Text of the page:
Absorbing Schroedinger

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Absorbing Schroedinger (or Absorbing Schrödinger) is phenomenological modification of the Schrödinger equation, that corresponds to absorption of particles.

The Absorbing Schroedinger can be written as follows:

\( \displaystyle \!\!\!\!\!\!\!\!\!\! (1) ~ ~ ~ \mathrm i \dot \Psi = \hat H ~ \Psi -\mathrm i ~ \hat V ~ \Psi \)

where \(\Psi\) is wave function, the dot differentiats it with respect to time, \(\hat H\) is the conventional, Hermitian part Hamiltonian, and \(\hat V\) is the Hermitian operators that represents the entanglement of the state with some other degrees of freedom, that are taken into account only phenomenologocally.

The Absorbing Schroedinger describes the evolution of the quantum state of a particle slightly coupled to other particles, environment, giving evolution of the component of the wave function that "did not yet interact" with the environment.

WARNING! This article is UNDER CONSTRUCTION! The formulas should be checked before to use.

Absorption in some part of space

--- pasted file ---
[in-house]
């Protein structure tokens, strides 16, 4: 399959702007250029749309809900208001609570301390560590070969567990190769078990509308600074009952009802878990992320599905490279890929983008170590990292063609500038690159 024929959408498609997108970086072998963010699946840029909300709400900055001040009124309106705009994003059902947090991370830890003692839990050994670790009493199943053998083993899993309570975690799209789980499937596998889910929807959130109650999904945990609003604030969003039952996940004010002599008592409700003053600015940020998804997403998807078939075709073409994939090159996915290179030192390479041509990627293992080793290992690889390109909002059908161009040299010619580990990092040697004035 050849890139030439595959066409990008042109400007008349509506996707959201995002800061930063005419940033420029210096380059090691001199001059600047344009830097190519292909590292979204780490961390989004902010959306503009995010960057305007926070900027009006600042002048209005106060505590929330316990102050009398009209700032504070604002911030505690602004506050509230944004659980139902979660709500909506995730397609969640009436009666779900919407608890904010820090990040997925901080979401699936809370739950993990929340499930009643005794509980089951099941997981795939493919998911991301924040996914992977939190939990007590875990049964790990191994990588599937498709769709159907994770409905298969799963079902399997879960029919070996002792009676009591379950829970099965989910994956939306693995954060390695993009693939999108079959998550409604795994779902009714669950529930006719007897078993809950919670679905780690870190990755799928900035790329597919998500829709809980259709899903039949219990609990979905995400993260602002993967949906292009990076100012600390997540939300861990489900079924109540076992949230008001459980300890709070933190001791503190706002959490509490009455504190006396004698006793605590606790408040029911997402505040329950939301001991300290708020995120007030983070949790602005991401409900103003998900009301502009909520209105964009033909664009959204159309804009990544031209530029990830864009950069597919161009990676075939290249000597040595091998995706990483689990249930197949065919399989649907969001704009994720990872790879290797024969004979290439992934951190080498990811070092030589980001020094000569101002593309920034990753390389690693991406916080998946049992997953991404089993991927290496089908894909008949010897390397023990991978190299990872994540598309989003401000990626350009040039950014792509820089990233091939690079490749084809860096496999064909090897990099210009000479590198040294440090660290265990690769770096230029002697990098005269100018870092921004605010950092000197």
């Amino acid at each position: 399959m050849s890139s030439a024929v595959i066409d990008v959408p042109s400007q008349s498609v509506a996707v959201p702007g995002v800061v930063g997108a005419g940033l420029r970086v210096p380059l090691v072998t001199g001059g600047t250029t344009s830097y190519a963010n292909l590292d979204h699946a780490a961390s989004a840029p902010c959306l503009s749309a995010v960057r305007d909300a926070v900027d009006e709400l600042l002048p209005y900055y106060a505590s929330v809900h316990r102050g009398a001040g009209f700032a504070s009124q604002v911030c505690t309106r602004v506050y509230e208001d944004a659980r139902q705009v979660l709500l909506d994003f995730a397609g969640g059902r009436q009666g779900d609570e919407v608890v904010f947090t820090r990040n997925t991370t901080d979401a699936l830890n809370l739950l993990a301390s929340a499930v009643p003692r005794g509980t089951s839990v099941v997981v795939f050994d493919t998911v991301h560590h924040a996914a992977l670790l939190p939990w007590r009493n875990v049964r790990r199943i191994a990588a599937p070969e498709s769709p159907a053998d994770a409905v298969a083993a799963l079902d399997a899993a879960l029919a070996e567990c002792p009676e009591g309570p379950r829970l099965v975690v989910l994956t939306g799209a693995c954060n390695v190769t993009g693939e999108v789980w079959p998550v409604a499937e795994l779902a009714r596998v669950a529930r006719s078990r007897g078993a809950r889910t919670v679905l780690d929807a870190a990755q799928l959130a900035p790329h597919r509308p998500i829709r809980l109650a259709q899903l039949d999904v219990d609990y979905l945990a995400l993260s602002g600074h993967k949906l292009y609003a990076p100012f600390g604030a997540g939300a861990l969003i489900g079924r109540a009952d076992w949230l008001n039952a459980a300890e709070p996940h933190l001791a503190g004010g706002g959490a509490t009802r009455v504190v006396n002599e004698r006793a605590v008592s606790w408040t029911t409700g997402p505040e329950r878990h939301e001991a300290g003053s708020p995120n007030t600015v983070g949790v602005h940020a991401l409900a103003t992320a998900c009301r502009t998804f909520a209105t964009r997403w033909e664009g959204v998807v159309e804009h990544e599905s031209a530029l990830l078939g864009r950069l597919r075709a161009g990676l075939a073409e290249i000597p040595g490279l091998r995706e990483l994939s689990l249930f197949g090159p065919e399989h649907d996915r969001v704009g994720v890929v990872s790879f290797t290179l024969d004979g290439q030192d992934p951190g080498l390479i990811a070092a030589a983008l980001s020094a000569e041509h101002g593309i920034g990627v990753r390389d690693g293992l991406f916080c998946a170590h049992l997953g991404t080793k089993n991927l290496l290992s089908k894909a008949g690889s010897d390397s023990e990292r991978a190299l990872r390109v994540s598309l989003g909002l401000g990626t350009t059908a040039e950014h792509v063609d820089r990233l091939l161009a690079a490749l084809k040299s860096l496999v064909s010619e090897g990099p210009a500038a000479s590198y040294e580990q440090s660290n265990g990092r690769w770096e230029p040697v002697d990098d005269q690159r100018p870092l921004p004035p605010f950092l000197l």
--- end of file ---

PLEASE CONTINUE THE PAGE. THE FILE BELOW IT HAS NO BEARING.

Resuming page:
In the simplest case of movement of a single particle in vicinity of some device, that tries to observe it, the Nonlinear Schroedinger can be written as follows:

\( \displaystyle \!\!\!\!\!\!\!\!\!\! (2) ~ ~ ~ \mathrm i ~ \hbar ~ \dot \Psi = \frac{-\hbar^2 \nabla^2}{2m} \Psi + U(\vec x) ~ \Psi -\mathrm i ~ V(\vec x) ~ \Psi \)

where \(\Psi=\Psi(\vec x, t)\) is wave function of a particle in the coordinate representation, \(m\) is its mass, \(\hbar\) is the Planck constant, \(U\) is conventional potential, and \(V(x)\) describes the probability of absorption ("registration") of the particle at the point with coordinate \(x\)

The distortion of the wave function of the particle due to the observation (or attempt of its observation) is called Zeno effect [1]. The Absorbing Schroedinger describes the quantum reflection of particles from the region of their absorption.

Often, there is no ab initio description for the relaxation, absorption of the particle; in this case, it is convenient to use the "normalized" absorpbig schroedinger, setting the Plansk constant \(\hbar\) to unity. Also, in the simplest case, the uniform absorption takes place in the part of space. Let \(\theta(\vec x)=1\) in the regions where the particle can be observed, and let \(\theta(\vec x)=0\) in the regions where the particle cannot be observed. For the dimention-less case, the Absorbing Schroedinger can be written as follows:

\( \displaystyle \!\!\!\!\!\!\!\!\!\! (3) ~ ~ ~ \mathrm i \dot \Psi +\Psi '' = U(\vec x) \Psi -\mathrm i \theta(\vec x) \gamma \Psi \)

where the double primes represent the second ferivatives with respect to the coordinates., and positive parameter \(\gamma\) describes the efficiency of absorption. (Any observation is also interpreted as absorption.)

Paraxial propagation